31st October 2017.There's no question about it: The Iron Man triathlon is one of the toughest sporting events in the whole world. It takes the mindset of the marathon runner to an extreme, and it is all about pushing your body to its absolute limits across all three events. To prepare, it takes months of structured training and a laser-like focus on the end goal: just making it across the finish line at the end of the day. Now, the time is almost here ? you can practically hear the starting gun when you look at the calendar and see that your race day is on the horizon. Perhaps you've even already started your training taper, winding down to be in peak condition. All that training helps to prepare your body for many of the challenges it will face during the race, but how should you approach the actual event? You don't want just to show up and start going at 100% effort with no game plan. That's a recipe for disaster, and it could spoil your months of hard work if you have to tap out early. With that in mind, it's essential to develop a good sense of what you should do to make the most of your race day. Here are some important tips and tricks to keep you comfortable and focused.

Start the day off easy but be sure to prepare

It's normal to feel nervous the night before race day, but make sure that you keep to an early bedtime and get plenty of rest. iron-man-race-day-breakfastYou're going to need it tomorrow! Wake up early so you have time to prepare and get yourself into the mental headspace that will set the stage for success. Take a shower that is warm but not too hot and enjoy the chance to relax. Eat a healthy but very light breakfast. Veteran Iron Man participants often go with a meal of about 400 calories in the morning. Remember, you'll refuel during your bike ride, and you don't want to try to start the swim on an empty stomach. Try some stretches to limber up before you head out the door. Once you've prepared your body for the day, gather your kit together, get dressed, and start thinking about your game plan.

Develop a system of self-checks to keep your systems "green"

One of the biggest mistakes first-time runners and even some veteran Iron Man participants make is also one of the most basic: ignoring what your body wants to tell you. There is always a certain degree of "pushing through it" in these competitions, of course. You'll struggle to take another step or go through another swimming stroke, but you'll know that you're just facing a mental barrier rather than total fatigue. Don't fall into that trap when you could actually be feeling unwell. To help prevent your stubborn desire to keep going from winning out, develop a system of questions to ask yourself every so often during the race. For example, every 10 or 20 minutes, ask yourself how your stomach feels, how your muscles are doing, and where you're at mentally. Check your heart rate and how you're doing with your pace. If you feel like you need to make an adjustment, do so! Talking to yourself during the race can help you to identify issues before they become problems.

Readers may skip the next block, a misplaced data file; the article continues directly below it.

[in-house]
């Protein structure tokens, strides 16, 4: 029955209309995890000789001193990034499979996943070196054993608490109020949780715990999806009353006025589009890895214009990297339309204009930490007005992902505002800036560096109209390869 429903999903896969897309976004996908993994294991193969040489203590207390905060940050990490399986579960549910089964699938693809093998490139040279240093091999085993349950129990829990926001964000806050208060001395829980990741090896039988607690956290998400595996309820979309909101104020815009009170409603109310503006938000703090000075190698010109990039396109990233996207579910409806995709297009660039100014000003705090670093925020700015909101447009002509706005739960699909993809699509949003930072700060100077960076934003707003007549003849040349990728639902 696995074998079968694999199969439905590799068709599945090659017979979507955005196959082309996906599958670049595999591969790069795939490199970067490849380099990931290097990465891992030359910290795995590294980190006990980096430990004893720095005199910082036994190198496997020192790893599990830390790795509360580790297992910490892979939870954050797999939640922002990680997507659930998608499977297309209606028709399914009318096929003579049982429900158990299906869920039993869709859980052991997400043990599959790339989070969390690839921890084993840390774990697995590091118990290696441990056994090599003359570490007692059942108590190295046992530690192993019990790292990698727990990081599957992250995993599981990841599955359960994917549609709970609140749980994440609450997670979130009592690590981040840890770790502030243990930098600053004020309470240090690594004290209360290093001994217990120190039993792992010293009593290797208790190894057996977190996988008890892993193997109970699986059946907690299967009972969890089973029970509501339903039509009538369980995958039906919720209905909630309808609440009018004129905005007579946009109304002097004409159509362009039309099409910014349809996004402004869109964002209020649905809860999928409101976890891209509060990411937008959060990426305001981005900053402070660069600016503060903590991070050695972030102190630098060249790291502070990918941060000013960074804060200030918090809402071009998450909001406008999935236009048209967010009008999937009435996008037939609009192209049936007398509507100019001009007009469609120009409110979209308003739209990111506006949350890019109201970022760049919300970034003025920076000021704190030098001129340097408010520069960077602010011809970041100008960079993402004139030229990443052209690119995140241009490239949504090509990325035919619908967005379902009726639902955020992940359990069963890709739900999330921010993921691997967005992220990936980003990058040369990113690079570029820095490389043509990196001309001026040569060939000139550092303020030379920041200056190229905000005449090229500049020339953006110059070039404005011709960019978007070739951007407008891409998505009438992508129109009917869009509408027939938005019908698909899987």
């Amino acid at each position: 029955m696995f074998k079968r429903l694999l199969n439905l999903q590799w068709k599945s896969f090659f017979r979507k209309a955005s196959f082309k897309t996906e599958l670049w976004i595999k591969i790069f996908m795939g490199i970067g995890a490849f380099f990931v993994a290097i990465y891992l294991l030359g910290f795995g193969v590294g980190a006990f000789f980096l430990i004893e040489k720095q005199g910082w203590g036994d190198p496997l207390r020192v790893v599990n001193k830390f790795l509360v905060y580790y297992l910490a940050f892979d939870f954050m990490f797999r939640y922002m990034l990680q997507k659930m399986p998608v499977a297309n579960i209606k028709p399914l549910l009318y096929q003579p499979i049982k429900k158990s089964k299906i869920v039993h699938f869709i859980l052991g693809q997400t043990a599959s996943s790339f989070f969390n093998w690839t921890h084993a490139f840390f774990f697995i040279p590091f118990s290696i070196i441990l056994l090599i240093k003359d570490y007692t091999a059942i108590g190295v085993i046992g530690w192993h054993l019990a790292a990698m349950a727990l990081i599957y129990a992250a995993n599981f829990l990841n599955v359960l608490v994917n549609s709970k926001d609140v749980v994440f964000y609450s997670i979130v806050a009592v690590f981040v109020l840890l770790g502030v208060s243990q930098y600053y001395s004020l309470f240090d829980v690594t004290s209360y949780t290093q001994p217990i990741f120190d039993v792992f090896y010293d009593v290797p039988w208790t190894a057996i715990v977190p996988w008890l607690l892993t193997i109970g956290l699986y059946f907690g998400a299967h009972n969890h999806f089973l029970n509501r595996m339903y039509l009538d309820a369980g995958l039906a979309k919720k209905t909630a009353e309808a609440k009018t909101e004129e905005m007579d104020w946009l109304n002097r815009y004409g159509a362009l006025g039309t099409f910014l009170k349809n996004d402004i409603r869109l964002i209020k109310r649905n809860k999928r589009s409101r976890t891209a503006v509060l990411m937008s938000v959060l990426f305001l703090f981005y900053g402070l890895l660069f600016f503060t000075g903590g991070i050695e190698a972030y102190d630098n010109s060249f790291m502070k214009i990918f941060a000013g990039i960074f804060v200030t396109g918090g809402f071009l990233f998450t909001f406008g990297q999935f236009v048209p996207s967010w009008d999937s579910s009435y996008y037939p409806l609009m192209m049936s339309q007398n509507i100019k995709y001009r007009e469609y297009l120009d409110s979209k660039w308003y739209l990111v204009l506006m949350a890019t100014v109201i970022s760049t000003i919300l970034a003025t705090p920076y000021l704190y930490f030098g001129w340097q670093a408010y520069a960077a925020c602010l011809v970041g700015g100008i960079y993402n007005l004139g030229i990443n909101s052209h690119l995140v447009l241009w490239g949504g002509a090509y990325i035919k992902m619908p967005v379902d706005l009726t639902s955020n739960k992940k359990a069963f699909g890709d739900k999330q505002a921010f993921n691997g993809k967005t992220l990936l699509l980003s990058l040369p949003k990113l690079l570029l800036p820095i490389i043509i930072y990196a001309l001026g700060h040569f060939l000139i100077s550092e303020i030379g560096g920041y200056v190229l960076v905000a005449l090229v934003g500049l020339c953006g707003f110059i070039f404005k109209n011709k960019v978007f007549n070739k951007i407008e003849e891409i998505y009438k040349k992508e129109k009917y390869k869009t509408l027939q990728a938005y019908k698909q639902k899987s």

Focus on smooth, efficient transitions to avoid lost time

Hopefully, you took time during your training to practice transitions ? cycling right after swimming or running right after you iron-man-race-day-transitionshop off the bike. If so, then you should be well prepared for one of the toughest parts of the race. As you transition between parts of the event, focus on smooth movements and wasting as little time as possible. Once you're out of the water, for example, put on your sunglasses, then situate your helmet, grab water and energy gels, and then jump on the bike as you get to the start of the course. As you transition into the run, focus on doing your self-checks, getting into the right shoes, and finding your pace. Don't get distracted and don't start worrying about your progress: the only thing that matters is going forward.